Eaton, New Hampshire
The "Little White Church" in Eaton Center overlooking Crystal Lake
EATON NEW HAMPSHIRE Latitude and Longitude:
|• Board of Selectmen||Edward Reilly|
|• Total||25.6 sq mi (66.3 km2)|
|• Land||24.3 sq mi (62.9 km2)|
|• Water||1.3 sq mi (3.4 km2) 5.06%|
|Elevation||529 ft (161 m)|
|• Density||15/sq mi (5.9/km2)|
|Time zone||UTC-5 ( Eastern)|
|• Summer ( DST)||UTC-4 ( Eastern)|
|GNIS feature ID||0873587|
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Eaton was incorporated in 1760 by Colonial Governor Benning Wentworth, and named for Governor Theophilus Eaton of Connecticut, a generous contributor to the funds needed to settle Massachusetts in 1630. He later formed a colony at New Haven, Connecticut, along with Reverend John Davenport and David Yale, great-grandfather of Yale University's founder, Elihu Yale.
The "Little White Church" is a town landmark. The village of Snowville is named for the Snow family, who started a sawmill there in 1825. "Waukeela", a summer camp for girls, has been in Eaton for 90 years as of 2011. It occupies 45 acres (180,000 m2) on Crystal Lake.
According to the United States Census Bureau, the town has a total area of 25.6 square miles (66 km2), of which 24.3 square miles (63 km2) is land and 1.3 square miles (3.4 km2) is water, comprising 5.06% of the town.  Conway Lake is on the northern boundary, and Crystal Lake is in the center. Eaton lies fully within the Saco River watershed.  The highest point in town is 1,730 feet (530 m) above sea level on its southern boundary, just north of the 1,806-foot (550 m) summit of Cragged Mountain. Eaton is bounded on the east by the Maine state line.
|U.S. Decennial Census |
As of the census  of 2000, there were 375 people, 157 households, and 111 families residing in the town. The population density was 15.4 people per square mile (5.9/km²). There were 239 housing units at an average density of 9.8 per square mile (3.8/km²). The racial makeup of the town was 98.67% White, 0.27% African American, 0.27% Asian, and 0.80% from two or more races.
There were 157 households out of which 29.9% had children under the age of 18 living with them, 61.1% were married couples living together, 7.6% had a female householder with no husband present, and 28.7% were non-families. 23.6% of all households were made up of individuals and 7.0% had someone living alone who was 65 years of age or older. The average household size was 2.38 and the average family size was 2.85.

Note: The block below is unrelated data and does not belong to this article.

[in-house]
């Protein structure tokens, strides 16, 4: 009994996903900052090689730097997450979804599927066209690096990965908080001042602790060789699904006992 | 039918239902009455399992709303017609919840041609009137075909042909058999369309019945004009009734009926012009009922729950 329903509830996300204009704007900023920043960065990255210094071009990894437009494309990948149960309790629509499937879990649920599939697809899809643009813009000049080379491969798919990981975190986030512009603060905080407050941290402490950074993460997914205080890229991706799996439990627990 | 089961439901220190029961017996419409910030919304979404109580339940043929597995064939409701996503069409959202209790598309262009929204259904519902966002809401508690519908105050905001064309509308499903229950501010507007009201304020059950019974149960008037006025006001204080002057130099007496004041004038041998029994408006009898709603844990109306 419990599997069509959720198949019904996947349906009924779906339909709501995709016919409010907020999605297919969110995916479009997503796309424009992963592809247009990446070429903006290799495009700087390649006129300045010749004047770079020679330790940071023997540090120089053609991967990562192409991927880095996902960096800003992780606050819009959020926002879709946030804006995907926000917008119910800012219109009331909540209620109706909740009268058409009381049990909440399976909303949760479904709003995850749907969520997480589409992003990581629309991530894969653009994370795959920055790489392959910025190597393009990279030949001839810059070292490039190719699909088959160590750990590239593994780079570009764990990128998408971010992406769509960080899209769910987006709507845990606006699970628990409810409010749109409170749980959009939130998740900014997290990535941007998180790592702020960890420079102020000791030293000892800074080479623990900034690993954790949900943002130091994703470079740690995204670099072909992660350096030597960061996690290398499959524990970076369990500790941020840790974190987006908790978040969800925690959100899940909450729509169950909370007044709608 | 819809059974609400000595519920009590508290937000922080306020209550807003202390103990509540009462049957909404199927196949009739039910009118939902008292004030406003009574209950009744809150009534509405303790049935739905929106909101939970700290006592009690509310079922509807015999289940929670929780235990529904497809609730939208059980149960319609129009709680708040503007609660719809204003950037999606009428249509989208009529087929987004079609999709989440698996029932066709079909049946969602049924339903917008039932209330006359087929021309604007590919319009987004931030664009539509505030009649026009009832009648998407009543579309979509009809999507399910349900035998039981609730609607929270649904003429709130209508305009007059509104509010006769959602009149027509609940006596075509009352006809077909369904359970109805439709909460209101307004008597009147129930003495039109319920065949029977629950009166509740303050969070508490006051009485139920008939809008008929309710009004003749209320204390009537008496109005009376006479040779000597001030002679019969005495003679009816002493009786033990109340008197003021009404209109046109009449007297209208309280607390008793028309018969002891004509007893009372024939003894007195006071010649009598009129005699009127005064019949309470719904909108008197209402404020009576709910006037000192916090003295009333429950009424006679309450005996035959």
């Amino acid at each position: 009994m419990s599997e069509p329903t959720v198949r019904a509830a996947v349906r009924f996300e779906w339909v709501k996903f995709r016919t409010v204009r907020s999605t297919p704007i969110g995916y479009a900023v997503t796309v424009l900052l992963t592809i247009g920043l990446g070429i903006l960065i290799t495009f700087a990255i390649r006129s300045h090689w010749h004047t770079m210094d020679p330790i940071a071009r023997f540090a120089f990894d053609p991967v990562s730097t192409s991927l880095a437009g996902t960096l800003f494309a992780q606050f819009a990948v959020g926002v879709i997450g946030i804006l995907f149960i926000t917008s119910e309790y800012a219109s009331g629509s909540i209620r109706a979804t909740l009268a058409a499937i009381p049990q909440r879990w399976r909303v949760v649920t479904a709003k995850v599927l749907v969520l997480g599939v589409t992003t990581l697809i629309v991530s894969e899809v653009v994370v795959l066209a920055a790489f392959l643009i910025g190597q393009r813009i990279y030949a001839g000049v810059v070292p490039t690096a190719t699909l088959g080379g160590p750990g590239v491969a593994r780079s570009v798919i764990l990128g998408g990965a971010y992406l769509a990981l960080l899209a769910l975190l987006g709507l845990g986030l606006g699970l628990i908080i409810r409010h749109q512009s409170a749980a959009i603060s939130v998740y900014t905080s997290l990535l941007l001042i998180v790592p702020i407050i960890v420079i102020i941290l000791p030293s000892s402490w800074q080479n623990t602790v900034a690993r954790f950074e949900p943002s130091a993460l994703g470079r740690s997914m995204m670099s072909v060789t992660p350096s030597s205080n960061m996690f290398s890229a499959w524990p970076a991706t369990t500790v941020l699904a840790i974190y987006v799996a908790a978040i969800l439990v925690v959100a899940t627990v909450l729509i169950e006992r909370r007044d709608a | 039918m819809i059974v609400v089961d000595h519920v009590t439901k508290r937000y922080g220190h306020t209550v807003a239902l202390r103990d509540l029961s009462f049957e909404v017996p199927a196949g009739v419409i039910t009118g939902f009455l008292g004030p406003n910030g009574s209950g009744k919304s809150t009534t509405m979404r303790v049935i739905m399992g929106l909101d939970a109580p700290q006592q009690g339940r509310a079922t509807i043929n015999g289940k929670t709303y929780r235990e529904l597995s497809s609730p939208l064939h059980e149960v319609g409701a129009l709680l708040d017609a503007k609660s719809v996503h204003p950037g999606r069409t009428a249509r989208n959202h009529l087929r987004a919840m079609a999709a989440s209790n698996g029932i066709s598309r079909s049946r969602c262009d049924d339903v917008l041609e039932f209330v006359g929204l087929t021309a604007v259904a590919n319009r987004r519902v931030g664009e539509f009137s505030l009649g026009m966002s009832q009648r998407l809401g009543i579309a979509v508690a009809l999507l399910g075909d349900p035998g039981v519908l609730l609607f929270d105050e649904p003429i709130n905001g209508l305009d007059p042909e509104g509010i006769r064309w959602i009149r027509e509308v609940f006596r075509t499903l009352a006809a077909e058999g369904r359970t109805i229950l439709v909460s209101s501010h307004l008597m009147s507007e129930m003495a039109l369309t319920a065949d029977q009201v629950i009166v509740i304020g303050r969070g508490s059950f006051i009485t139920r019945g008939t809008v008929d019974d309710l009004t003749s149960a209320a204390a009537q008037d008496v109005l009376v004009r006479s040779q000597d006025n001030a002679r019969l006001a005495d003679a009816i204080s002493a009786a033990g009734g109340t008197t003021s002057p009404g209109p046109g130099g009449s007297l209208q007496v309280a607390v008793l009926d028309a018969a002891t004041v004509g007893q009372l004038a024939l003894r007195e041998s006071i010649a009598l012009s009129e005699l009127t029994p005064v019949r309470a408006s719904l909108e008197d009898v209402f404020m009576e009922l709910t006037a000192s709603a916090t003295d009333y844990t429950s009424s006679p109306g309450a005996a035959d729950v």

In the town, the population was spread out with 23.5% under the age of 18, 4.0% from 18 to 24, 21.6% from 25 to 44, 38.9% from 45 to 64, and 12.0% who were 65 years of age or older. The median age was 45 years. For every 100 females, there were 96.3 males. For every 100 females age 18 and over, there were 92.6 males.
The median income for a household in the town was $46,429, and the median income for a family was $53,750. Males had a median income of $31,458 versus $23,750 for females. The per capita income for the town was $21,122. About 3.6% of families and 7.2% of the population were below the poverty line, including 7.6% of those under age 18 and 15.9% of those age 65 or over.
Police services are provided by the Carroll County Sheriff's Office or NH State Police Troop E depending on staffing for the time of day.
- United States Census Bureau, American FactFinder, 2010 Census figures. Retrieved March 23, 2011.
- "Geographic Identifiers: 2010 Demographic Profile Data (G001) - Brookfield town, New Hampshire". U.S. Census Bureau American Factfinder. Archived from the original on September 11, 2013. Retrieved November 7, 2011.
- Foster, Debra H.; Batorfalvy, Tatianna N.; Medalie, Laura (1995). Water Use in New Hampshire: An Activities Guide for Teachers. U.S. Department of the Interior and U.S. Geological Survey.
- "Annual Estimates of the Resident Population: April 1, 2010 to July 1, 2017 (PEPANNRES): Minor Civil Divisions – New Hampshire". Retrieved November 14, 2018.
- "Census of Population and Housing". Census.gov. Archived from the original on May 12, 2015. Retrieved June 4, 2016.
- "American FactFinder". United States Census Bureau. Archived from the original on 2013-09-11. Retrieved 2008-01-31.